Where you are, how much you can and want to carry and what you want to cook will determine which stove is best for you.
Trekking and expedition stoves
For the longer hike, where less weight is an important factor, the smaller gas stoves are best suited as they are easy to carry with you and at the same time offer many options. Gas is your source of heat here and you are not dependent on finding wood for a fire. Stews, soups and simple pasta dishes are best suited to these stoves. If you’re going on an extra long trip and want to minimise weight, it may be a good idea to dry your cooking ingredients.
As the name suggests, the camping kitchen is your obvious choice when camping. But shorter and more spontaneous outings are also opportunities to take out your portable stove. Do you want to gather your friends or family for a weekend brunch on the rocks by the sea or by a lake? Then the camping stove is your best friend! It comes with two gas cylinders and you can therefore cook two different things at the same time; perhaps you want to fry while boiling something for your meal.
Cooking over an open fire is great when you want to prepare your food in different ways - maybe you want to grill as well as boil and fry? No problem! A sizzling way to do this is to use an open fire pan on legs that is placed over the fire and becomes like a frying table. In addition, an open fire is, in itself, both atmospheric and very warming when the temperature drops.
Open fires require that you either have wood (or charcoal) with you, or are in a place with a woodshed. Remember to double-check to make sure that it’s okay to have a fire where you are. Even more flexibility comes when you have an open fire pit that leaves no trace on the ground.
Once you’ve chosen your stove, it’s time to plan your cooking - here are my favourite dishes to cook outdoors!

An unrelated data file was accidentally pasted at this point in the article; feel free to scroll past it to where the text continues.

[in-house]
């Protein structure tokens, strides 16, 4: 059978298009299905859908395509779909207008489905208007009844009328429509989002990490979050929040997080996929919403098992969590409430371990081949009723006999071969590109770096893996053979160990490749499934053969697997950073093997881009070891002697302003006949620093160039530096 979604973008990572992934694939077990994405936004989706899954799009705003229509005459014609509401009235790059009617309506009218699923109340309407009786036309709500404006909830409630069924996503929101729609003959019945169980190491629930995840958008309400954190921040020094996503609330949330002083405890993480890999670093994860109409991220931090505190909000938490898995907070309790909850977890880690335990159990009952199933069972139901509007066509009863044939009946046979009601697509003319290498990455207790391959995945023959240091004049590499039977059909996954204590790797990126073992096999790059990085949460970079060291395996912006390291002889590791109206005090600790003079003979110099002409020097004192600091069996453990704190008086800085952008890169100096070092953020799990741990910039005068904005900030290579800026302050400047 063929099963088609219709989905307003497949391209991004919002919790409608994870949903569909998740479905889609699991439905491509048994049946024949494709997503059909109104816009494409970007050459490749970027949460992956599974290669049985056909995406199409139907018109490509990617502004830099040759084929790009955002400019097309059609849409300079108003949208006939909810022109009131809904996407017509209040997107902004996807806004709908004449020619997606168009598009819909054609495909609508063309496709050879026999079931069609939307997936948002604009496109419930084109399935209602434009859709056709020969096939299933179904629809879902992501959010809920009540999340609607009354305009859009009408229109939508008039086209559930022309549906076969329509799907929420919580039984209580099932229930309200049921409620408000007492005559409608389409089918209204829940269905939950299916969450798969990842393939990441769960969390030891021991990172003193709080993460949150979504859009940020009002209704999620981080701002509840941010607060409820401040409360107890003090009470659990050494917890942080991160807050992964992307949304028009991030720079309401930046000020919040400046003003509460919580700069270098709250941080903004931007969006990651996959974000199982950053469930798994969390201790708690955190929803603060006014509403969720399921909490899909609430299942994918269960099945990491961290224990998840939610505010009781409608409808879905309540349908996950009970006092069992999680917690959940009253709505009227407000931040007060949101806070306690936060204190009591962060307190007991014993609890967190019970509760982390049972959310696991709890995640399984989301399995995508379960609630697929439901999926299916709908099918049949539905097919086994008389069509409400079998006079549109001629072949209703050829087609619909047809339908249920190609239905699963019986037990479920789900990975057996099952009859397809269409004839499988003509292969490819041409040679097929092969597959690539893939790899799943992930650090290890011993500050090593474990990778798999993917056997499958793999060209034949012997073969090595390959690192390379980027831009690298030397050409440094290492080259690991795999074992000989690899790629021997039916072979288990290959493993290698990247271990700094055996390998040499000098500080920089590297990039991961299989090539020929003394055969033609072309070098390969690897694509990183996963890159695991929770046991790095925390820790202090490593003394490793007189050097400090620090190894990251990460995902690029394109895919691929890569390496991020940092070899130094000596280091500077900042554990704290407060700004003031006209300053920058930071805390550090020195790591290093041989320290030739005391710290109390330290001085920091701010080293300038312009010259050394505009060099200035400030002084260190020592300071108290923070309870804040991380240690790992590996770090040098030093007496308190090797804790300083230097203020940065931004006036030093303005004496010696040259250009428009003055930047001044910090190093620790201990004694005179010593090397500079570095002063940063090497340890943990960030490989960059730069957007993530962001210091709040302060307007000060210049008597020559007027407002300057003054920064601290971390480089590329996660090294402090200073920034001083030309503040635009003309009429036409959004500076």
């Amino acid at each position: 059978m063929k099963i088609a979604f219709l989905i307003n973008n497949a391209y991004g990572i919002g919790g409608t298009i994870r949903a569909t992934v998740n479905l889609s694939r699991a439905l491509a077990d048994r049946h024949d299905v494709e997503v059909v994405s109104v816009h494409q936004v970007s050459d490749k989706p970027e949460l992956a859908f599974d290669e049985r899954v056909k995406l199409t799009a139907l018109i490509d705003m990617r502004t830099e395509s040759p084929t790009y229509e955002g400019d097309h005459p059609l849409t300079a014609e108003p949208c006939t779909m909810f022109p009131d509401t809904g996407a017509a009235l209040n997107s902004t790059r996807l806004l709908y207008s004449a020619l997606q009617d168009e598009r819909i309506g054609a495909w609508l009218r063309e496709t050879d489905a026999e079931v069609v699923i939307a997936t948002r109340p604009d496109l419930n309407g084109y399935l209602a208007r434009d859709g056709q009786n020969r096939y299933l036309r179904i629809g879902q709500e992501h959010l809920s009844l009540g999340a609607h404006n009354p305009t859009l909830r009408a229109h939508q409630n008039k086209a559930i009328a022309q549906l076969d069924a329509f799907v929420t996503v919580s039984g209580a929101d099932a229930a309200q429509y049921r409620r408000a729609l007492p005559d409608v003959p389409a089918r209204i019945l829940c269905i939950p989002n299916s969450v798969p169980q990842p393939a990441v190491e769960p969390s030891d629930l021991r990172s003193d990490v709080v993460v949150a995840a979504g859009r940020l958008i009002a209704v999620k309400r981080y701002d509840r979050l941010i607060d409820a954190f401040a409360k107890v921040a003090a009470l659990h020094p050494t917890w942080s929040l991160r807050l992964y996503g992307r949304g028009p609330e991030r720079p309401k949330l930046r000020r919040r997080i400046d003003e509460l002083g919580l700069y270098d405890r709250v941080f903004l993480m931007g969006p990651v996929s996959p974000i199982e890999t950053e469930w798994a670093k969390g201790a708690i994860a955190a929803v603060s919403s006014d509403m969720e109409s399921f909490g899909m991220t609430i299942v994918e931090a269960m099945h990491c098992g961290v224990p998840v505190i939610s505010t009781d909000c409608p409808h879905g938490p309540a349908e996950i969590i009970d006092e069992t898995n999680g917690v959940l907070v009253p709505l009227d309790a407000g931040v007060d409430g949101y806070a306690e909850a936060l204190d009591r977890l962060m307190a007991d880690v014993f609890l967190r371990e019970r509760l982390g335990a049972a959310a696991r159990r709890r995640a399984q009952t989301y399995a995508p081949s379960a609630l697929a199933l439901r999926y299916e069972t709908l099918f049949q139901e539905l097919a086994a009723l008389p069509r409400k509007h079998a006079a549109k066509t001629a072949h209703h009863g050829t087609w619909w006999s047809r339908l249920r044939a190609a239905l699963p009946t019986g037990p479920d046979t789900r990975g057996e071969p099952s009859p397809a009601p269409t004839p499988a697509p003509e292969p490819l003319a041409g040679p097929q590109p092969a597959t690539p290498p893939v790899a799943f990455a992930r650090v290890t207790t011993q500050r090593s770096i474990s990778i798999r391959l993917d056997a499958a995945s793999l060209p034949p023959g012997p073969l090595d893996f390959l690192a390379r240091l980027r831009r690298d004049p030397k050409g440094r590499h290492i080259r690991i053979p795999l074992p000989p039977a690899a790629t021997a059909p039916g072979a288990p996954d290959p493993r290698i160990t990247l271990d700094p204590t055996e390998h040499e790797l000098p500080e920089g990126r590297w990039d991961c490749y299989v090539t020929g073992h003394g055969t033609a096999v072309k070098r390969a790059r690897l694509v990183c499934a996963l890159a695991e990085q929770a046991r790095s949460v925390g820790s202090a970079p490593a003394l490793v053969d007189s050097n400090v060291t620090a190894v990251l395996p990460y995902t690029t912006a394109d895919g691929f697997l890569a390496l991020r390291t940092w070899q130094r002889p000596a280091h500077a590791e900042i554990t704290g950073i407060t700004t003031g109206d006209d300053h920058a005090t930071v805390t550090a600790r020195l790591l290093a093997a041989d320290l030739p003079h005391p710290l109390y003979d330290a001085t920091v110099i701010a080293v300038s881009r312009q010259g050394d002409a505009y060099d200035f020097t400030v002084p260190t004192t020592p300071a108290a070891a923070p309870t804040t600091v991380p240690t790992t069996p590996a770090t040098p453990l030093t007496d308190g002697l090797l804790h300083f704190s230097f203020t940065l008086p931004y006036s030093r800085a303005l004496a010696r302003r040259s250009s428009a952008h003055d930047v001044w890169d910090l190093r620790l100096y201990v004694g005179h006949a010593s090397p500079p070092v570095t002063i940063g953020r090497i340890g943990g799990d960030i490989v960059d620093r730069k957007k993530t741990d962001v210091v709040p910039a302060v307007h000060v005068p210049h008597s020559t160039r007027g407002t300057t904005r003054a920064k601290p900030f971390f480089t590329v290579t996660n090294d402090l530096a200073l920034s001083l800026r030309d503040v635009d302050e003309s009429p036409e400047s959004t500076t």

During the colder seasons, hot food is a great way to warm up - rich and hearty stews are a favourite. I often include lentils in my stews as they weigh little in dried form but cooked they swell and saturate well. In addition, stews are an all-in-one dish where you really only need a saucepan. Serve with some good bread! Here is a recipe for my best lentil stew for the outdoor kitchen (LINK)
The great thing about wraps is that they can be filled with just about anything. And also you eat them with your hands, so you don't have to use cutlery and plates. Roasting different vegetables in season and mixing with some kind of cooked legume makes for a tasty, nutritious filling. Mix with some herbs and drizzle over a delicious dressing and you're there. Use thin store-bought wraps - or easily make your own from just two ingredients; see my Thin potato bread (LINK)
Partly for the same reason as wraps - food eaten with your hands means you don't have to pack plates and cutlery - burgers are a favourite for eating outdoors. And burgers are always a good idea - especially if they’re grilled over an open fire! The accessories can be prepared at home, so all you have to do is fry your plant-based patty. Here's a favourite recipe for an outdoors burger (LINK).
Pancakes are easy to whip up (prepare the batter at home!) and can be topped with both sweet and savoury treats - depending on what you’re in the mood for!
February 07 2022
are a large part of the energy intake on a trip. A few readily available nuts or a large piece of almond paste (my personal favourite!) can make a big difference to the mood of the group when you’re tired and it's a long way to your planned campsite...or anytime!
I've written a lot about how to cook high-energy food on trips, but not so much about how you can save energy on the cooking itself. I mean the consumption of gas for your stove. This will not be a post describing exactly how much gas you need to bring on your excursion/expedition but I have some great tips and tricks to share that will make your gas last longer and maybe even allow you to carry a little less in your pack.
The aim of this post is to inspire you to dehydrate simpler ingredients that you can use in your cooking and to make it feel like a better alternative to ready-made freeze-dried dishes. I will mostly focus on drying fresh vegetarian produce here, because it's the easiest to do successfully in my opinion and the least risky in terms of bacterial growth if the drying fails. For those who want to delve deeper into the subject, I would recommend Eric Tornblad’s book Torka mat (“Dry food”).